The Home Office has been accused of “wholly unacceptable failure” after moving asylum seekers with coronavirus out of Birmingham – without telling council officials.
It was among a raft of failures laid bare today, Friday, November 20, as a report by the Public Accounts Committee lambasted the department for failing to keep councils, health services and MPs informed of its temporary accommodation plans during the pandemic.
The Home Office was accused of failing to communicate with councils and other public bodies.
The committee highlighted the decision to move asylum seekers who had tested positive for covid-19 out of Birmingham to a hotel in Hammersmith, west London, in August without informing council officials.
Birmingham City Council leader Coun Ian Ward previously told a West Midlands Combined Authority briefing that a number of residents at a hostel in the city had contracted Covid-19.
“Quite simply, there was a wholly unacceptable failure of the Home Office to communicate with local authorities and health services as they rapidly shifted hundreds of asylum seekers into hotel accommodation,” said committee chairwoman Meg Hillier.
“In some cases, people who had contracted Covid-19 were moved to another borough without the authorities being informed. Even at the pace of events there was no excuse for this lack of communication.”
The committee said the pace at which the Home Office had to work did not excuse the “lack of discussion with local authorities and NHS bodies about how to manage this resettlement”.
Its report found vulnerable people, including families with children, have been living in accommodation that didnot meet their needs, and for far too long. Around 9,500 asylum seekers were being put up in at least 90 hotels around the UK as a result of the pandemic.
But the use of hotels was high before Covid-19, the committee said, with more than 1,000 people in such accommodation each night since October last year.
The coronavirus outbreak highlighted major concerns over how the asylum system was operating, according to the committee which said elements of new services were “set up to fail”.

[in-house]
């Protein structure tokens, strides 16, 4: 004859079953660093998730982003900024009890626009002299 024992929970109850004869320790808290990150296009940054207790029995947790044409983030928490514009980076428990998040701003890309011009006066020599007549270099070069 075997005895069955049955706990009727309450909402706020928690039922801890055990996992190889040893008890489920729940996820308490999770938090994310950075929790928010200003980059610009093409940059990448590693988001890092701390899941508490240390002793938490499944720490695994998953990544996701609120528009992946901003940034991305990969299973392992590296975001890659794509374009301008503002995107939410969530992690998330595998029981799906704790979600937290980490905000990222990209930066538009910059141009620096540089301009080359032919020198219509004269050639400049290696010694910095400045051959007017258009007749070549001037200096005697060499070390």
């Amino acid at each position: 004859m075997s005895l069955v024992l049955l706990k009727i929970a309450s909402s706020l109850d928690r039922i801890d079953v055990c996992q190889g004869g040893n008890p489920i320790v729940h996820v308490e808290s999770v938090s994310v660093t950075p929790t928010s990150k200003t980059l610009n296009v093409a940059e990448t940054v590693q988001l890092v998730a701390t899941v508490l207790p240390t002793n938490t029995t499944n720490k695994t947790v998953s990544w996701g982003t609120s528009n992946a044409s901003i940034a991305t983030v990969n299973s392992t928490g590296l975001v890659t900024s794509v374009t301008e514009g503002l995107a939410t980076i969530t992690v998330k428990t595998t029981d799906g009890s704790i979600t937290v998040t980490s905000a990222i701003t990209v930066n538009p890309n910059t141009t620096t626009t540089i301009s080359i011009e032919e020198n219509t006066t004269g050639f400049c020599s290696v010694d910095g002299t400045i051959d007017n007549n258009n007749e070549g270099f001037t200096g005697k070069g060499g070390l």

The Home Office has a series of contracts with providers to offer housing and support to asylum seekers in the UK while their claims are processed.
The committee said the department was now paying an estimated 28 percent more to new providers than it was under a previous system in 2016.
The Home Office must now prove it was getting value for money for both the taxpayer and those who relied on the services, the committee said, warning there was a long way to go before it “delivers what it has promised on accommodation and essential services for asylum seekers.”
Ms Hillier added: “The Home Office has cranked up the payments for these new contracts – now it must prove it can correspondingly crank up performance and deliver at least decent, suitable accommodation and services to people fleeing war and persecution to seek asylum in this country.”
Among a raft of recommendations for improvement, the committee said the Home Office must:
- Quickly and safely cut back on the use of hotels for asylum seekers and make sure there is suitable accommodation available
- Improve communication with local leaders as a matter of urgency
- Evidence steps taken to address problems with contracts and show how they are offering value for money
- Be more transparent and provide more data on how the services are operating
- The findings prompted criticism from campaigners.
Stephen Hale, chief executive of Refugee Action, described the report as “damning” and said it echoed what had been “consistently highlighted for the past year.”
He added: “This botched changeover of contracts contributed significantly to a humanitarian crisis in the middle of a pandemic as people and children are forced to live in squalid houses, dilapidated barracks, or cramped hotels.
“Britain is better than this. It’s time ministers honoured their words and took decisive action to create a fairer and more effective asylum system.”
The Home Office said it was considering the report’s recommendations and would respond in due course.
A department spokesman said it had worked “tirelessly” to try to provide asylum seekers suitable accommodation and using hotel accommodation on a temporary basis over recent months was necessary as a result of increased demand amid the pandemic but longer-term accommodation was being arranged.